ST. LOUIS – Express Scripts is projecting 2016 earnings that surpass Wall Street expectations and affirmed earlier growth guidance for this year.
The outlook from the nation’s largest pharmacy benefits manager tops the average analyst forecast by at least three cents per share.
Express Scripts forecasts adjusted earnings to range between $6.08 and $6.28 per share.
Analysts expect, on average, earnings of $6.05 per share, according to FactSet.
The St. Louis company’s projection amounts to growth of about 10 per cent to 14 per cent over the midpoint of its 2015 earnings outlook of $5.51 to $5.55 per share.
Analysts forecast $5.53 per share, on average, for this year.
It reiterated this year’s forecast for adjusted earnings growth of between 13 per cent and 14 per cent.
Companies like Express Scripts run prescription drug coverage for insurers, large employers and other customers. They process mail-order prescriptions, handle bills for prescriptions filled at retail pharmacies and make recommendations on drug coverage.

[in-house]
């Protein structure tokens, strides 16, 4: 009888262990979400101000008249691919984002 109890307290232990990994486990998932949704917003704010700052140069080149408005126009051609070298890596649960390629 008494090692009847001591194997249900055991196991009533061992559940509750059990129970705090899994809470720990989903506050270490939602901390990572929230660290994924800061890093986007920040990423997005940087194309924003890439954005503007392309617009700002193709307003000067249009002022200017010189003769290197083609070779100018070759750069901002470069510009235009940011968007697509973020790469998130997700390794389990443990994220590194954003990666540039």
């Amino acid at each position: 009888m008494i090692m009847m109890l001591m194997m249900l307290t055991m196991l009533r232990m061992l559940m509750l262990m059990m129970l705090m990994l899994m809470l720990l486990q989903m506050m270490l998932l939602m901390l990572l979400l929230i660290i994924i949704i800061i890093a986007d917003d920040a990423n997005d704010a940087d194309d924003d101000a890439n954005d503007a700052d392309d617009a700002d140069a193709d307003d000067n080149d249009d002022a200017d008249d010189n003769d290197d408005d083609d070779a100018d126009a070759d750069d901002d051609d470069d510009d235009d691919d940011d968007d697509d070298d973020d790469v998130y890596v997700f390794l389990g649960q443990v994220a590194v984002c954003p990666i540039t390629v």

Express Scripts Holding Co. provides coverage for more than 80 million people and has been a frequent critic of soaring drug costs. The company has used its massive customer base as leverage to help reign in the price of certain drugs.
Earlier this month, the company said it would promote a less-expensive alternative to Daraprim, a life-saving medicine for a rare condition that costs $750 per pill after Turing Pharmaceuticals bought rights to the drug and then raised the price more than 50-fold. Express Scripts said that it will make a treatment that costs $1 per pill.
The company heads into 2016 facing a transition. Express Scripts announced in September that CEO George Paz will retire in May and be replaced by Tim Wentworth, company president. Paz will remain company chairman. He has served as Express Scripts chief executive for more than a decade.
Shares of Express Scripts initially climbed sharply early Tuesday before markets opened, but fell 48 cents to $86.67 in midmorning trading.
The stock had climbed 3 per cent so far this year, as of Monday’s close, while the Standard & Poor’s 500 index has slipped about 2 per cent.